If we are thinking neither of how mathematical signs are used in engineering,
in designing things, in architecture, changing the physical world -- nor how
mastering tools necessitate mastering oneself, as in a child picking up a
hammer for the first time, or putting on a pair of ice skates, then the raw
quote from LSV makes wonderful but naive sense. Tools and signs as
categories expressing difference in function, theoretically, is just fine.
But in instantiation there are many things that are both tools AND signs.
On Monday 16 January 2006 12:01 pm, Mary K. Bryson wrote:
> On 1/15/06 1:20 AM, "Steve Gabosch" <firstname.lastname@example.org> wrote:
> > The
> > point LSV is making is that in this respect,
> > tools and signs are similar and not
> > different.
> "A most essential difference between sign and tool, and the basis for the
> real divergence of the two lines, is the different ways that they orient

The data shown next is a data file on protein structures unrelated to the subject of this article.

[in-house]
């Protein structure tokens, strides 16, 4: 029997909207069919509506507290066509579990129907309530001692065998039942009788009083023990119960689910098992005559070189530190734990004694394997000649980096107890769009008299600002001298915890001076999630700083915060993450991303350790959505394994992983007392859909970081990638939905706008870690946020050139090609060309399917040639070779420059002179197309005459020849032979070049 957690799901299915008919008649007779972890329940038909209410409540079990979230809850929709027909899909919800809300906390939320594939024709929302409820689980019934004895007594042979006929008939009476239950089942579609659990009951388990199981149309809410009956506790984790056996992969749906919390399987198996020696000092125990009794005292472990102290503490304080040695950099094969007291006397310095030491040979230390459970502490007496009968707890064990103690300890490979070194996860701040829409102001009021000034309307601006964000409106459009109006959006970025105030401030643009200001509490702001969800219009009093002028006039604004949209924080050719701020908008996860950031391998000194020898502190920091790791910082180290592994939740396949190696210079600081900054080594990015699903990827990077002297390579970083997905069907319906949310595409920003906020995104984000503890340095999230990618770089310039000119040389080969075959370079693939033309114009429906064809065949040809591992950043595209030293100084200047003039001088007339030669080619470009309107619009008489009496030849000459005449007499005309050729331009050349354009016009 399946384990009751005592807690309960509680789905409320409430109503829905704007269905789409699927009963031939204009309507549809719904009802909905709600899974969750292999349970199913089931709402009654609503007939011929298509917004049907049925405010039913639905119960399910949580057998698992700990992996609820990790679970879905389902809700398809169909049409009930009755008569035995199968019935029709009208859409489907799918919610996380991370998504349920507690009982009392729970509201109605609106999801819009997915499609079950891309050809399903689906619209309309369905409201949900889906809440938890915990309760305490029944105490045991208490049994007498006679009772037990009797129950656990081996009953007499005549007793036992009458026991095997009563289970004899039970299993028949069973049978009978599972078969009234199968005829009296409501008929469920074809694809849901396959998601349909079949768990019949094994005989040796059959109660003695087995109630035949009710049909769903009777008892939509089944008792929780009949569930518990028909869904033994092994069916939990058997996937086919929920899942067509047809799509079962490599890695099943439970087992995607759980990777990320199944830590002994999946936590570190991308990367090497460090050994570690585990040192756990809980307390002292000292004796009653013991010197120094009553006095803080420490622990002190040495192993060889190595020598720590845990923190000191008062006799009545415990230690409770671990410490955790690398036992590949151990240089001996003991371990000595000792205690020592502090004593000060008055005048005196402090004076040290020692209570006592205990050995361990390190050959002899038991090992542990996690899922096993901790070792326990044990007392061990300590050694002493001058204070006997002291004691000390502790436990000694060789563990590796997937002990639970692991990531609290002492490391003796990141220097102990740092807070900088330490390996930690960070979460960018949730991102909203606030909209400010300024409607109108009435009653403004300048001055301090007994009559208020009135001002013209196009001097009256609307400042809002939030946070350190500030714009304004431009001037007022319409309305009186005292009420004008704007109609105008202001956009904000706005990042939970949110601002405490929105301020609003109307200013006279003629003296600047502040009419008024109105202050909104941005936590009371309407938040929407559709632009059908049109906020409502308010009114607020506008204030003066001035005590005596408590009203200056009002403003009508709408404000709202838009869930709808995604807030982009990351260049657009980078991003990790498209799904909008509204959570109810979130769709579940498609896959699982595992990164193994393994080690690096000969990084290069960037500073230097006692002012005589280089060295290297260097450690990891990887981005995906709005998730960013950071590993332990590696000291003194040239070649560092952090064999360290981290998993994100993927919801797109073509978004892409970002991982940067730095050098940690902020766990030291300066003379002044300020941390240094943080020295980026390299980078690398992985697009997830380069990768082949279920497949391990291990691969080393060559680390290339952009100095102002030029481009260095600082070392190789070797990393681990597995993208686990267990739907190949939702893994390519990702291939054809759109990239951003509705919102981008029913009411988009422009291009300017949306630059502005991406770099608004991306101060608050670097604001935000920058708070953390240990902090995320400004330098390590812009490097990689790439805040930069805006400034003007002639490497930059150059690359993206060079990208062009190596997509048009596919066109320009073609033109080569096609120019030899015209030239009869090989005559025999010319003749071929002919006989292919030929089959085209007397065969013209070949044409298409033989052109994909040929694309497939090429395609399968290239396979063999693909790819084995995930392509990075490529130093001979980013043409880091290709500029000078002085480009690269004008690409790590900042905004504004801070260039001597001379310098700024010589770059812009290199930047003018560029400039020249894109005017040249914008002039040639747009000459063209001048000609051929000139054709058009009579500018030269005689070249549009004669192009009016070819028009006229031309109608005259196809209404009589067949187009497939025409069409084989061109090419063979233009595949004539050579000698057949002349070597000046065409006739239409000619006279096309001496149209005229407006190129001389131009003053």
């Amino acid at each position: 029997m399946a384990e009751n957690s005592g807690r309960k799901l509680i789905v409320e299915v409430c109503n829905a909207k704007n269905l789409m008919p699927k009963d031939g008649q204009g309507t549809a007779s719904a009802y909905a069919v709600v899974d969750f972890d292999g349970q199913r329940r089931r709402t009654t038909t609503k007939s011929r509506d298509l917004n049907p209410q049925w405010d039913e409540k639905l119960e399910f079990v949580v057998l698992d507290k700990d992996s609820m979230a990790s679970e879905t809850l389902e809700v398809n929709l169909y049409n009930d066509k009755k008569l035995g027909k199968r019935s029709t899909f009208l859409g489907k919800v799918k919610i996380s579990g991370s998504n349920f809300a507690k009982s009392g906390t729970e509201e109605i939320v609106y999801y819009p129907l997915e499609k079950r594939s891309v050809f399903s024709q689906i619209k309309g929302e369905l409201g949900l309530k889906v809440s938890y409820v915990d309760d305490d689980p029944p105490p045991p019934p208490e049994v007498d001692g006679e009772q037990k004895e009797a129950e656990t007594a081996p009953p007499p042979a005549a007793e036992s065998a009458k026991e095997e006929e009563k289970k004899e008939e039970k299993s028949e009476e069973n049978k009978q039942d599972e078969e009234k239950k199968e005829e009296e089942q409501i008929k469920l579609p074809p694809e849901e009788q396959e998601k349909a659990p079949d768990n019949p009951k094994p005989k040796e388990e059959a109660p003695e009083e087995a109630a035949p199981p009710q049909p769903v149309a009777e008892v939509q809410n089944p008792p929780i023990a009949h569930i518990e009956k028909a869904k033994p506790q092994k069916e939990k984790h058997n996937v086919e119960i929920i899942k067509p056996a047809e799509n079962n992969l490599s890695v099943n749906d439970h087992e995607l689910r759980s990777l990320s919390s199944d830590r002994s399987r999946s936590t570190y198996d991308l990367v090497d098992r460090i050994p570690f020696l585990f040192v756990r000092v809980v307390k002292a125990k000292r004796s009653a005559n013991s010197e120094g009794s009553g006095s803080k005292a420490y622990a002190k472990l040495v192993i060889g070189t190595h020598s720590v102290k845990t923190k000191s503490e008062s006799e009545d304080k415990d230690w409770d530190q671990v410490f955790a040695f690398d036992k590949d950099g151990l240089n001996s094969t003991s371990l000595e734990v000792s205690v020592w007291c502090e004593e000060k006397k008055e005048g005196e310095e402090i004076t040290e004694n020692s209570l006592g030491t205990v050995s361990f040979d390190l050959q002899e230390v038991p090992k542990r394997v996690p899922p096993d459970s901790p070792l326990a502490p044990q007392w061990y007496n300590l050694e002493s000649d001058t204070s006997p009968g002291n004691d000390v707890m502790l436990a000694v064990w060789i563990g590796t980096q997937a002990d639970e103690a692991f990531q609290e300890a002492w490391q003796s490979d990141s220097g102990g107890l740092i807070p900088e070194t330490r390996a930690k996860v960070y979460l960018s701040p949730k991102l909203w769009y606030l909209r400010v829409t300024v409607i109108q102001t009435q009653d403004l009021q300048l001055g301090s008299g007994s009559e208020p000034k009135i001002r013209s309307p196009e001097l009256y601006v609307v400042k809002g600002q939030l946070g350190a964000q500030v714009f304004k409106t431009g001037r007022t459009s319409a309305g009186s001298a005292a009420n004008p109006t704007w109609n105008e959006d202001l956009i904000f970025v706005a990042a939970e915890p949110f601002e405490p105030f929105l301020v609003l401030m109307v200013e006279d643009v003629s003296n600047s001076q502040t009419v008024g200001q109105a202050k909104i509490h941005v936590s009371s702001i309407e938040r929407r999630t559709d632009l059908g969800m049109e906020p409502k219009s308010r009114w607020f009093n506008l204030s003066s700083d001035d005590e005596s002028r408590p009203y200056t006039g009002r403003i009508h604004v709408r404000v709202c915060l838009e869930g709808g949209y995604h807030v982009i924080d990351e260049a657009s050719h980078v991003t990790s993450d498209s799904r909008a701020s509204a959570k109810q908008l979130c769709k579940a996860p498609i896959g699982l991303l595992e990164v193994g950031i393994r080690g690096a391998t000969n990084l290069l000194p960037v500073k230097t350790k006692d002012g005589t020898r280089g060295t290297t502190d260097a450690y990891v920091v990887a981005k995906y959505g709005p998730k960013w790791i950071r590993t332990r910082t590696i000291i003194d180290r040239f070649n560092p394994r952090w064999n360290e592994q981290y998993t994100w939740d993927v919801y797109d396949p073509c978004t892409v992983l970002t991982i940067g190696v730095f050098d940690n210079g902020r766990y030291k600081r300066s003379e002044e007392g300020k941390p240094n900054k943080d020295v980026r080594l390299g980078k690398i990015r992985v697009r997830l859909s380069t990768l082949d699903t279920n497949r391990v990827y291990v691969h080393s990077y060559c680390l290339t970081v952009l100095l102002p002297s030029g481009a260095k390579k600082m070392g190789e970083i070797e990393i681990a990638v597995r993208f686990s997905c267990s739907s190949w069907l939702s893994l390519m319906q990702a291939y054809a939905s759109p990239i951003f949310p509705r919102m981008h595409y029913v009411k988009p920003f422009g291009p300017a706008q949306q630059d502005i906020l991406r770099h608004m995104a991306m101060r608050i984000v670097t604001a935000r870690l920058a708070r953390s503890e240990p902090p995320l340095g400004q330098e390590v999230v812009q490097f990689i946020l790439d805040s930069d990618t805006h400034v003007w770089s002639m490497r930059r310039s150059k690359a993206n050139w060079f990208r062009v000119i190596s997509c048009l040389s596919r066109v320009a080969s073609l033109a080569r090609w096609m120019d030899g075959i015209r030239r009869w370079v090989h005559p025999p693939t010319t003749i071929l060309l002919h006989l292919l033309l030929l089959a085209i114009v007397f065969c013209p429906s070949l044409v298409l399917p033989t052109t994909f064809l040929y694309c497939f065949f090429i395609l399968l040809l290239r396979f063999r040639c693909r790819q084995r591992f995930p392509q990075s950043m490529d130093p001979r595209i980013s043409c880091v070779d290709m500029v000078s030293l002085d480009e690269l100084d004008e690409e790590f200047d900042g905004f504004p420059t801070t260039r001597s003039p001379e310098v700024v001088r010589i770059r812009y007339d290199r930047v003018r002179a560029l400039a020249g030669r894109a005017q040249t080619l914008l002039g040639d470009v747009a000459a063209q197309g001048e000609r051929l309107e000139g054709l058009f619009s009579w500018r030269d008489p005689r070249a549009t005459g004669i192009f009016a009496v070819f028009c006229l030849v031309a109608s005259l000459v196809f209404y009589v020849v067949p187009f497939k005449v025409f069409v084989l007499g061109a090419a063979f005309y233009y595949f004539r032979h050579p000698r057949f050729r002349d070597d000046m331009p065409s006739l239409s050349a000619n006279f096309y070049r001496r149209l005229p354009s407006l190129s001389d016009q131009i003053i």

> human behavior. The tool's function is to serve as the conductor of human
> influence on the object of activity; it is externally oriented; it must
> lead to changes in objects. It is a means by which human external activity
> is aimed at mastering, and triumphing over, nature. The sign on the other
> hand changes nothing in the object of a psychological operation. It is a
> means of internal activity aimed at mastering oneself; the sign is
> internally oriented. These activities are so different from each other that
> the nature of the means they use cannot be the same in both cases."
> LSV, Mind in Society, P. 55
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